September 2010


I saw a patient today in clinic who wants to change her breasts.  She has been unhappy with their size and shape as long as she can remember. 

Perfect candidate for breast surgery! Sign her up?!

Not quite.  She should consider waiting.

Why?  She is in her mid thirties. She wants to have kids.  Even when she said, “I won’t breastfeed because I want to minimize changes in the breast” (which I don’t recommend due to the overwhelming evidence of the benefit of breastfeeding, but those are topics for other blogs), your breasts still change.  She is not a 20 year old who has a good decade before having children.  She is in her mid 30s and will have them in the next year or two.  I could make her breasts perfect- exactly what she wants- and pregnancy and/or breastfeeding will change them. 

What do we see?

  • Loss of volume (Rarely increase in volume)
  • Skin laxity/droop
  • Stretch marks
  • Sensory change
  • Shape change

 

Other thoughts…

Pregnancy is tough.  It is hard to work on making your body look good for decades and then lose control of it in pregnancy.  I don’t want you to ever regret or have negative feelings about having a child and breastfeeding because it is doing “damage” to your breast.  If you are in my office you are not adverse to doing surgery to improve things.  Great! So time your surgery well.  If you are on the cusp of your babymaking years, go have that baby. Breastfeed.  Enjoy it.  When you are done with all your kids, your issues with your breast will have changed.  Your breasts will be different.  Let’s address it then.

If you live in Northern California as I do, women breastfeed.  I would even venture to say there is peer pressure to breastfeed.  When I had my first child I went to a mommy and me gathering for new moms at Stanford.  All these moms from Palo Alto, Menlo Park, Atherton, and Woodside gathered in a circle to discuss their babies.   A mom took out a bottle to feed her child. As people looked, there was almost a hush in the room.  I could feel her discomfort- she wasn’t breastfeeding her baby.  My girlfriend advice (I’m putting on my girlfriend hat, not my doctor hat) is to see how you feel when you have your baby, perhaps even try breastfeeding, before you decide you will or will not do it.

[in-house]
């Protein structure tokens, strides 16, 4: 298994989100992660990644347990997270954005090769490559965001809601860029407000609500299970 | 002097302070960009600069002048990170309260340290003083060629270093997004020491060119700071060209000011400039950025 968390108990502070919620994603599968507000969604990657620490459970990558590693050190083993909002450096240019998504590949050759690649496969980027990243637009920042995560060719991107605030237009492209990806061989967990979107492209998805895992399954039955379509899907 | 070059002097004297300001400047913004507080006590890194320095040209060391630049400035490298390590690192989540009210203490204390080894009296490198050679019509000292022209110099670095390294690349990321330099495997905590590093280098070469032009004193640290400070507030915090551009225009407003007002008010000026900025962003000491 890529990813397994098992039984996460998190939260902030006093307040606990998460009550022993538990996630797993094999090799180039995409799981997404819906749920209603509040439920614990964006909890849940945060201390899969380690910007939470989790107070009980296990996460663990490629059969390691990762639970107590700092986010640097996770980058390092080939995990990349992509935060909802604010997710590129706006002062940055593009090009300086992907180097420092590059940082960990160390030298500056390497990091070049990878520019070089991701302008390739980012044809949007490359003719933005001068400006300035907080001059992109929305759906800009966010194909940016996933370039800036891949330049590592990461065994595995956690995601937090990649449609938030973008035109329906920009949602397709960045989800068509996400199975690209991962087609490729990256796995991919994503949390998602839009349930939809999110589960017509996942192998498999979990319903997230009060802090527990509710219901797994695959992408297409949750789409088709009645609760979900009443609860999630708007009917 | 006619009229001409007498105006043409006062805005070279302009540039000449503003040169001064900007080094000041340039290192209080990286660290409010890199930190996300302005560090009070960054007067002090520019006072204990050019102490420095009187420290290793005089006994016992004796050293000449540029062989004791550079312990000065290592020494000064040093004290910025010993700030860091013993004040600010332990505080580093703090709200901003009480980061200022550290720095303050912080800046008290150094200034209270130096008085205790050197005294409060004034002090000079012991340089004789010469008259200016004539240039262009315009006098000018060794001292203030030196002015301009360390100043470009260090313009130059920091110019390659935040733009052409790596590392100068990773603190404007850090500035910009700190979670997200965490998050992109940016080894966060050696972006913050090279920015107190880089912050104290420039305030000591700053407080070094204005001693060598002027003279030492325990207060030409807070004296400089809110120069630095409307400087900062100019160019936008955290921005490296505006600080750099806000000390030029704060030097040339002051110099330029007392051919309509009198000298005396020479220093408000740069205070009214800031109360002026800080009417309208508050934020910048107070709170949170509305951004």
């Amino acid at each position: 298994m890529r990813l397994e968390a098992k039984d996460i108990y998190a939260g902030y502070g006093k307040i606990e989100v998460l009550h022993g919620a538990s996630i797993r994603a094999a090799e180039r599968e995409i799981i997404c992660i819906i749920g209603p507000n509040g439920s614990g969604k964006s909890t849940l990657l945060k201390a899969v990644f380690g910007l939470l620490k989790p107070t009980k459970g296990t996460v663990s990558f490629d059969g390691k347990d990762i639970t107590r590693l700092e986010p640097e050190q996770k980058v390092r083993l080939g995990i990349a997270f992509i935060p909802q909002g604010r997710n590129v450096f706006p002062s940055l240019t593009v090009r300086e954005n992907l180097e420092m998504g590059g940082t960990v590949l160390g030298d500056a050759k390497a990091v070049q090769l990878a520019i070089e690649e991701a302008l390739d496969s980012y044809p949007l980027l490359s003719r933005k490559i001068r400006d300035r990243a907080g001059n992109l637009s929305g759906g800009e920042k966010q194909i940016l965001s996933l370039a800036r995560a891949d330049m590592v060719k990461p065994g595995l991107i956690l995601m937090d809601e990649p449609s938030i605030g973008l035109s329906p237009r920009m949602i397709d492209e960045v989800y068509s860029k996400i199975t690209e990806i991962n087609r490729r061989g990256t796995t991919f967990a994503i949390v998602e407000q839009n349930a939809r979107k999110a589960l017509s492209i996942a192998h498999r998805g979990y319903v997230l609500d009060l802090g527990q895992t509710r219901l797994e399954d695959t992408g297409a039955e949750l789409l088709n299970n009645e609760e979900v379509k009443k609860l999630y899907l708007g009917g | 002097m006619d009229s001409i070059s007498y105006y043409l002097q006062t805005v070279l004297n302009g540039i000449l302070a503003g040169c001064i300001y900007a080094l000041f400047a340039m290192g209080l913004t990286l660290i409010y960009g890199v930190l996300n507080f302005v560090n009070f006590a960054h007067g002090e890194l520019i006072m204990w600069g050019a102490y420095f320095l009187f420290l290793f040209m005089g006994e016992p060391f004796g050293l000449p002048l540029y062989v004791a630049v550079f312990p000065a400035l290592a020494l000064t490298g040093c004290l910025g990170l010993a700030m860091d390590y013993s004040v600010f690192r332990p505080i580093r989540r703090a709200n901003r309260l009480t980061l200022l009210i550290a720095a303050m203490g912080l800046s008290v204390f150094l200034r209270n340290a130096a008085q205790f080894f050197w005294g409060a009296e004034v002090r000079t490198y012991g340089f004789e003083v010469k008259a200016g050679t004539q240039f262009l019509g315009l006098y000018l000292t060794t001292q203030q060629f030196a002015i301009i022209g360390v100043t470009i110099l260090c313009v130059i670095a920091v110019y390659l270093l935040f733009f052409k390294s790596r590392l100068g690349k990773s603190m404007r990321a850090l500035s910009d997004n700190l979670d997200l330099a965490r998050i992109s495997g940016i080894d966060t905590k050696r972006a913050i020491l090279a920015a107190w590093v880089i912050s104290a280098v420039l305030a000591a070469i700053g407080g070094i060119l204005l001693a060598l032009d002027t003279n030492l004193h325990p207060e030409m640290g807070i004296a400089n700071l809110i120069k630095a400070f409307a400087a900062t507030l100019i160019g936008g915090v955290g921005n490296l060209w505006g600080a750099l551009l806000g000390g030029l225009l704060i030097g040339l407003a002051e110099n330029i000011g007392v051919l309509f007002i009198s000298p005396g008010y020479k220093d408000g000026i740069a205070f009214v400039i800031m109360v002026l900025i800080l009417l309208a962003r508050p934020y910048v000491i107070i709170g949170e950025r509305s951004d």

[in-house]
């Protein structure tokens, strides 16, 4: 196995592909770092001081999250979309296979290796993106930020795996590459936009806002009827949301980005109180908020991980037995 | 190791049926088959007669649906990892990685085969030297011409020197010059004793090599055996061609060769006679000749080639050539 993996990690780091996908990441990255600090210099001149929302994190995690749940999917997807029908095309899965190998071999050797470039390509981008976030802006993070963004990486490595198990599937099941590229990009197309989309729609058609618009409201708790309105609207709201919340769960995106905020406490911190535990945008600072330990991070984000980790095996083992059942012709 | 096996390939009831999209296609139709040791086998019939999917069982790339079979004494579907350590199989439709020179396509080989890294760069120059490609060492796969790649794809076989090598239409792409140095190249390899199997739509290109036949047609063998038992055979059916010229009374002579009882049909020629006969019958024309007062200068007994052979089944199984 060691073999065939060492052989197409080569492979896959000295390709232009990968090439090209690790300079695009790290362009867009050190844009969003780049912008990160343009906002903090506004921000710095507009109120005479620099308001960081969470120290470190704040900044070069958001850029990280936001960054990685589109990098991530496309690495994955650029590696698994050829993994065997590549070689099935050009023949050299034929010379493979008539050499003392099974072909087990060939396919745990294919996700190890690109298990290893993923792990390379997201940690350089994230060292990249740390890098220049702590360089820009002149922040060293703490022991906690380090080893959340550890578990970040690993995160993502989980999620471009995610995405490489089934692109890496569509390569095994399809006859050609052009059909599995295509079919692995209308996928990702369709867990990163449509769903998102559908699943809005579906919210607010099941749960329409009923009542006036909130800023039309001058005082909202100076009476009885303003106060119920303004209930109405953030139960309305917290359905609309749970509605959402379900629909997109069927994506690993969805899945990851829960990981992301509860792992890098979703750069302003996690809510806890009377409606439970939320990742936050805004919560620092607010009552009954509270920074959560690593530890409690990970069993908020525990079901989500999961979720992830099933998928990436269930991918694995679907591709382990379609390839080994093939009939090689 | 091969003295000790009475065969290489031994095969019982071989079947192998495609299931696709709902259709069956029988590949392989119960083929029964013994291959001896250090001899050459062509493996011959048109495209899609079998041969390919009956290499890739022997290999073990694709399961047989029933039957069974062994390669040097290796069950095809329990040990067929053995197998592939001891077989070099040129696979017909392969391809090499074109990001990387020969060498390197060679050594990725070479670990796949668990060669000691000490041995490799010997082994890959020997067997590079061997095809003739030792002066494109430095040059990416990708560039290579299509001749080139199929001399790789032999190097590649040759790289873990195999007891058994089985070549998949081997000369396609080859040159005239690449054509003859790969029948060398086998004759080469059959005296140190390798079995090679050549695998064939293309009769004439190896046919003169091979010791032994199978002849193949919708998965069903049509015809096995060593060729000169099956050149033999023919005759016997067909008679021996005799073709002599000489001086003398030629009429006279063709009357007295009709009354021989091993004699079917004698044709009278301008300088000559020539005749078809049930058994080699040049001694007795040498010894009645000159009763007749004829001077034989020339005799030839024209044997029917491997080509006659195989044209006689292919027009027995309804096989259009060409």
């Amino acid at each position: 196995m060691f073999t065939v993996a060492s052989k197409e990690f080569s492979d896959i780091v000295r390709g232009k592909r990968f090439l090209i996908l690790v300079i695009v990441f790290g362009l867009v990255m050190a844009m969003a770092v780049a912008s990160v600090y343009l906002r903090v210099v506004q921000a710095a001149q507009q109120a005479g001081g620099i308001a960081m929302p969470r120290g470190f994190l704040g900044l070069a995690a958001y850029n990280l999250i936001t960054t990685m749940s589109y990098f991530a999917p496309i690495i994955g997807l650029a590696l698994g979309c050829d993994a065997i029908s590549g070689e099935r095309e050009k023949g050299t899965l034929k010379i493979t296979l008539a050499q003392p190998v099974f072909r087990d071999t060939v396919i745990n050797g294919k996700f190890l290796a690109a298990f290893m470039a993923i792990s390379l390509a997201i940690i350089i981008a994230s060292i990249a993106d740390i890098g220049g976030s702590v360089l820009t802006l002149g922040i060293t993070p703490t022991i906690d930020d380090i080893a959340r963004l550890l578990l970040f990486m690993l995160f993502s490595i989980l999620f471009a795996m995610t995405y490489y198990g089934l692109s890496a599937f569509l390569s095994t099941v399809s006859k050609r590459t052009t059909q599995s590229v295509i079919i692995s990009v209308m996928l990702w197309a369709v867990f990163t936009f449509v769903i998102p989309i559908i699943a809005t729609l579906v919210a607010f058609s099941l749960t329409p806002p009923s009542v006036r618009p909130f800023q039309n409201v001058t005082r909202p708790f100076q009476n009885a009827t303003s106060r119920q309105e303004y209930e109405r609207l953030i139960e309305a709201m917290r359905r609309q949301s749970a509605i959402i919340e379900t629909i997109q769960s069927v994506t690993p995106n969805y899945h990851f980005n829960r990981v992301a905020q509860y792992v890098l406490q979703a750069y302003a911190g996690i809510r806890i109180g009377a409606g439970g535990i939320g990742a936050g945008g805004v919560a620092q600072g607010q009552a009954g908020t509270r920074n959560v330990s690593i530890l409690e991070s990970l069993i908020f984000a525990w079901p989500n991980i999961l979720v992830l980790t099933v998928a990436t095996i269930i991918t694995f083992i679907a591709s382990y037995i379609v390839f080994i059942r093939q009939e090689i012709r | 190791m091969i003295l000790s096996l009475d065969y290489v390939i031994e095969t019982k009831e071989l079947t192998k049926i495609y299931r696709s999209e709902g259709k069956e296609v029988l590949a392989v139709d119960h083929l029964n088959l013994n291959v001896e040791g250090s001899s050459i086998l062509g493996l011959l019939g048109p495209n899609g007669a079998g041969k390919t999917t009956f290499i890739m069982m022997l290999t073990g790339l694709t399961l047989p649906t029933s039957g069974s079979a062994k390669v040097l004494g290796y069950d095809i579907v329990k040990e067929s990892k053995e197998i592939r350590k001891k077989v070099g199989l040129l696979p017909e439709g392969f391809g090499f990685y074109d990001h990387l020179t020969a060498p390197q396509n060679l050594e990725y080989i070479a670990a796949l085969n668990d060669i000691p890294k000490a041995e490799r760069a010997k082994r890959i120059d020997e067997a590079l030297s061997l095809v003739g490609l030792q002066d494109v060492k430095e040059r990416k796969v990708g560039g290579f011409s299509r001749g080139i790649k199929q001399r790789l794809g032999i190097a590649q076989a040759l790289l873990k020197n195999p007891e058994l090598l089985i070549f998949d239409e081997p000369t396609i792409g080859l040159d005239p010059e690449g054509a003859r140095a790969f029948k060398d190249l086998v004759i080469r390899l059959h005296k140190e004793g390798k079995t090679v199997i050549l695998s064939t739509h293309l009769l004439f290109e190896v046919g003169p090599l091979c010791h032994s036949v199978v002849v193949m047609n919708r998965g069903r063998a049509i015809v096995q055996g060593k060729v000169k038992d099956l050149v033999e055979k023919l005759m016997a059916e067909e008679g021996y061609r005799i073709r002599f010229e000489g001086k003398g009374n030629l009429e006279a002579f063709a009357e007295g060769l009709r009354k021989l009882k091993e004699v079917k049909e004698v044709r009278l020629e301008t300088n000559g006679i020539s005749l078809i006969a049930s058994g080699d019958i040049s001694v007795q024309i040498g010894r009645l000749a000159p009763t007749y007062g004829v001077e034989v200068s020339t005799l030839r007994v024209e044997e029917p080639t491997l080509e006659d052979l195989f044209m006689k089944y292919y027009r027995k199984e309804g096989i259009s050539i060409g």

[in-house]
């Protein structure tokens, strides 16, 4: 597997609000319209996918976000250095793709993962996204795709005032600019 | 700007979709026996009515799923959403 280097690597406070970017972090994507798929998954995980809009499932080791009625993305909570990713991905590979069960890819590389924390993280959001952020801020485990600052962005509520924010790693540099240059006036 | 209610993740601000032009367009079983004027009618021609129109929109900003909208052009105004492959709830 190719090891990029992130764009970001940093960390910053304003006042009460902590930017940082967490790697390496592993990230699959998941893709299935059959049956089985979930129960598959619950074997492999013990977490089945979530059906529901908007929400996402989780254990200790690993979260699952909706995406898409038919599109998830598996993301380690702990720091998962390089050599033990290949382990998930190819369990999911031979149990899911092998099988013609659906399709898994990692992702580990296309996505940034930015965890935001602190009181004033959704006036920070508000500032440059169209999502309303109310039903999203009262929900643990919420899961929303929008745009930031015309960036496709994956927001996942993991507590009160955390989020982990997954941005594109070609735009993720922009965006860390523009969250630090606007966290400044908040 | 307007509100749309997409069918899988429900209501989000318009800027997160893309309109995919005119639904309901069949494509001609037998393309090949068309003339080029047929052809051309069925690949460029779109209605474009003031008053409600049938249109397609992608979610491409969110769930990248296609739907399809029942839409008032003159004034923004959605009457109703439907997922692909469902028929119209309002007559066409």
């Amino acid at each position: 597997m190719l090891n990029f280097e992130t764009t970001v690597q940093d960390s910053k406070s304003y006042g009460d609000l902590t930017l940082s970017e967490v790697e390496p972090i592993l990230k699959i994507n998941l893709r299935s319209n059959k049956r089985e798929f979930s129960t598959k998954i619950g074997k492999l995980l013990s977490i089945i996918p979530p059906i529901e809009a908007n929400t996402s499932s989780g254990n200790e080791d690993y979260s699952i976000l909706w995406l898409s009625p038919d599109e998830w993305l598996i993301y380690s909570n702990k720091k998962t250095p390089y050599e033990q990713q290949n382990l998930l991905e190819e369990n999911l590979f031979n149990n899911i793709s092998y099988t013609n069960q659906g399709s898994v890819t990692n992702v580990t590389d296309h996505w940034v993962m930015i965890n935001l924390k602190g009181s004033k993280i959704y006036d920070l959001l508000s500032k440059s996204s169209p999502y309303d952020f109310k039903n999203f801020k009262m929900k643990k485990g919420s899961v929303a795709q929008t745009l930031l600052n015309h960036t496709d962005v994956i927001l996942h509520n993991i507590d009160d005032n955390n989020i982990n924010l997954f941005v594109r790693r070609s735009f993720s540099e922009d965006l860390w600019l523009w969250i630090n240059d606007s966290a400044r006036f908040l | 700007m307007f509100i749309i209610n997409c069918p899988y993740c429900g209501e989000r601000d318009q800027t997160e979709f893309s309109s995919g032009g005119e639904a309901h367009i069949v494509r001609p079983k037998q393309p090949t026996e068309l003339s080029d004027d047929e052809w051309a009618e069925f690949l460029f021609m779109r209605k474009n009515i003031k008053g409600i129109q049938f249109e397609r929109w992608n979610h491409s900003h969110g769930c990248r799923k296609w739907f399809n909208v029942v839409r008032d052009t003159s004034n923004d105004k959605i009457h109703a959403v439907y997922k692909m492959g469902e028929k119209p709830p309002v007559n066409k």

Now if you are 20, flat chested, and self conscious about your breasts, I would advise differently.  For you  it makes a lot more sense.  You could easily have a decade until you even think about babies.  And I have women who understand everything I mentioned above but still want the breast augmentation now.  That is fine. 

I believe in choice.  I am here to educate you and to help you understand the issues.  I will support you (and be honored to be your surgeon) regardless of your choice.

California is having an epidemic of whooping cough.  I just got a memo from Sequoia Hospital, which followed my memo from Stanford.  This is real.

The number of cases is at the highest level since 1958.

Why do we care?

  • Case rates are highest in infants
  • Adolescent and teens follow close behind
  • 12% of cases required hospitalization
  • 8 deaths have been reported, all in babies less than 2 months of age, and none had been vaccinated yet.

 

Whooping cough is spread by inhaling respiratory droplets (ie it gets into the air you are breathing) and is highly contagious.  On average they think most patients infect 12 other people!  Whooping cough in adults does not have the severe whooping cough characteristic of infants and young children, therefore it frequently goes undiagnosed.

Infants are very vulnerable.

Infants are protected for the first few months of life from maternal antibodies during gestation.  Unless recently immunized though, most pregnant women have little immunity to pertussis, so they are not giving sufficient protective antibodies to their fetus.  As a result, the California Department of Public Health is recommending

  • all women of childbearing years be vaccinated with Tdap. (Tetanus, Diptheria, Acellular Pertussis) Pregnancy is not a contraindication to vaccination, though usually women are vaccinated in the 2nd /3rd trimester or postpartum. 
  • Anyone in close contact with infants– family members, caregivers, and health workers– should be vaccinated at least 2 weeks before contact.

 

Provide a cocoon of safety for your infant and your family. The first dose of DTaP is given at 2 months of age, but may be given as early as 6 weeks to provide protection earlier in life.